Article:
Yet the initial reports suggested, and subsequent reporting confirmed, that the abuses originated from within the department — indeed, at low levels within the department, and were stopped by superiors. Obama cannot do anything to bolster the agency’s internal response. There is no commissioner to fire — the commissioner during the abuse, a Bush holdover, left last fall, and the acting commissioner is a civil servant who can be terminated only for cause. Obama can’t contact the agency, because the post-Watergate law designed to prevent the Nixon-era abuses to which Obama is being compared prevents it.

A natural way to think about the IRS scandal is as an agency scandal. That’s how journalists processed sickening abuses by the General Services Agency, the Interior Department, and others. But the Benghazi report, not yet debunked, had paved the way for the agency to enter the political debate as an Obama scandal. Jon Stewart last year addressed his mockery of GSA profligacy at the GSA, while directing his ire at the IRS scandal Monday night at the president himself.

The combination of the Benghazi and IRS stories formed the predicate for the revelation Monday that the Justice Department had conducted a massive sweep of phone records used by the Associated Press. The phone records story was the moment the switch flipped, when a bad news cycle transformed into a Presidency in Crisis. And the phone records story is indeed chilling.

But here is where the mental alchemy of scandal did its most amazing work. The AP story is a more audacious step in a long government campaign, spanning two administrations, to ruthlessly prosecute leaks about the fight against Jihadi terrorism. In every single step of this fight before this one, Republicans occupied the far-right flank. They voted down shield laws; they demanded more vigorous prosecution of leakers than Obama was carrying out.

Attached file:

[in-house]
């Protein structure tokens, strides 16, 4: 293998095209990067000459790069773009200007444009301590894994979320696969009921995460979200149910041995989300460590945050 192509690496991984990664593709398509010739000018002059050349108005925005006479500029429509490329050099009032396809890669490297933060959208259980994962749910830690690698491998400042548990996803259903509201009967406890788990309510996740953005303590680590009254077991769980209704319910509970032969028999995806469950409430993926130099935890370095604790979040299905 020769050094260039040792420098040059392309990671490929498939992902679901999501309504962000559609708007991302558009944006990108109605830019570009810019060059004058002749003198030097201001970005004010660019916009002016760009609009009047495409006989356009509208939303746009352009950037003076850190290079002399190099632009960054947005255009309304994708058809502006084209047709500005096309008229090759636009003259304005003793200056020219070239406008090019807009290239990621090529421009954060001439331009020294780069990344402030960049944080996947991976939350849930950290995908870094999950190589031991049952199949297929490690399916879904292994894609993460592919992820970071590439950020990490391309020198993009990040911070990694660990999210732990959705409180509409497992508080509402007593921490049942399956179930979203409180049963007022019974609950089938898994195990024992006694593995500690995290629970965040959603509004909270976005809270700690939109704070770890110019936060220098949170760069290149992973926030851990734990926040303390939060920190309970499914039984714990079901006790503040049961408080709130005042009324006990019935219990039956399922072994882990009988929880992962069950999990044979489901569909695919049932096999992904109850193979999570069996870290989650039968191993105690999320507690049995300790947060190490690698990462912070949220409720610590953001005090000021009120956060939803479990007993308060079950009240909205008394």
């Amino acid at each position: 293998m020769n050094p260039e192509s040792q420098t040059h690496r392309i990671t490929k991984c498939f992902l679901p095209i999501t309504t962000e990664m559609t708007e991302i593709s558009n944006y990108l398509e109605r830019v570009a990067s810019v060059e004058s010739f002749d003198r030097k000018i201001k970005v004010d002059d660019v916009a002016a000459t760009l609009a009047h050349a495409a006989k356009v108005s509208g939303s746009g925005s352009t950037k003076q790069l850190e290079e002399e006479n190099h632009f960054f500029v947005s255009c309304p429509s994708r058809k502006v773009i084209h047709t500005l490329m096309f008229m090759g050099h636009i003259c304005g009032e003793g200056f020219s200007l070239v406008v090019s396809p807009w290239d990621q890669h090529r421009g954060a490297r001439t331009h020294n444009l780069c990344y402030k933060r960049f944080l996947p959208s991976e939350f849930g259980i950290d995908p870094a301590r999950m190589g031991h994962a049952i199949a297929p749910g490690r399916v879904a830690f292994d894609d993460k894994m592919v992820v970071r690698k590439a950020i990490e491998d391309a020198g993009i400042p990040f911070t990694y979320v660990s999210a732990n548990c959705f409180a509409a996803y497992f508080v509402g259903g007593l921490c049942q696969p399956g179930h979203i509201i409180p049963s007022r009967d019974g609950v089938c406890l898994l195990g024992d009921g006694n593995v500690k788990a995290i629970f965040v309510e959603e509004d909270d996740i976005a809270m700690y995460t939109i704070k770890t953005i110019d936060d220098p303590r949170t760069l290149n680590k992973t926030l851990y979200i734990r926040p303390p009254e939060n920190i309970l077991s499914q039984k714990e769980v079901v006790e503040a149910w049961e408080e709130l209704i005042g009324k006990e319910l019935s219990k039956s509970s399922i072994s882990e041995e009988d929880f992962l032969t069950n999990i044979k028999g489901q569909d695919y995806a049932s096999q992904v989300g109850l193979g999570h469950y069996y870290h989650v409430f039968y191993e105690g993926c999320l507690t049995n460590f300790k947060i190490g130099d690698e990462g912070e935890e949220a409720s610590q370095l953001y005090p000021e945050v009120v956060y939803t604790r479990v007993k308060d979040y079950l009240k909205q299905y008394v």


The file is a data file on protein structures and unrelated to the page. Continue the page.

If the phone records story had emerged even a few days earlier, the same dynamic would have probably held, with Republicans following the Benghazi theme of exposing Obama as a terror-coddler. Instead the Republicans instantly reversed themselves, denouncing Obama from the left, uttering previously unrecognizable defenses of the dread liberal media such as, from John Boehner’s spokesman, “The First Amendment is first for a reason. If the Obama Administration is going after reporters’ phone records, they better have a damned good explanation.”

Before Monday, government abuses of civil liberties had registered as policy disputes. And, because the complaints usually emanated not from powerful centrists or leaders of the opposition party but politically marginal liberal and left-wing critics, they often barely registered on the political debate at all. (Speaking personally, I plead semi-guilty. I’ve paid little attention to civil liberties, because there are only so many complex policy questions I’m capable of mastering, but I have applied this benign neglect in a scrupulously nonpartisan fashion to Democratic and Republican presidents alike.)

The head-spinning sequence of events from Friday to Monday suddenly elevated the phone records story from a one-day story that would produce denunciations in liberal blogs and taunting from the libertarian right into something categorically different. It was the capstone of the Obama Scandals.

Update: I initially, erroneously described the Justice Department as having "wiretapped" the Associated Press. In fact it collected phone records but did not record the calls. Apologies for the hasty mistake.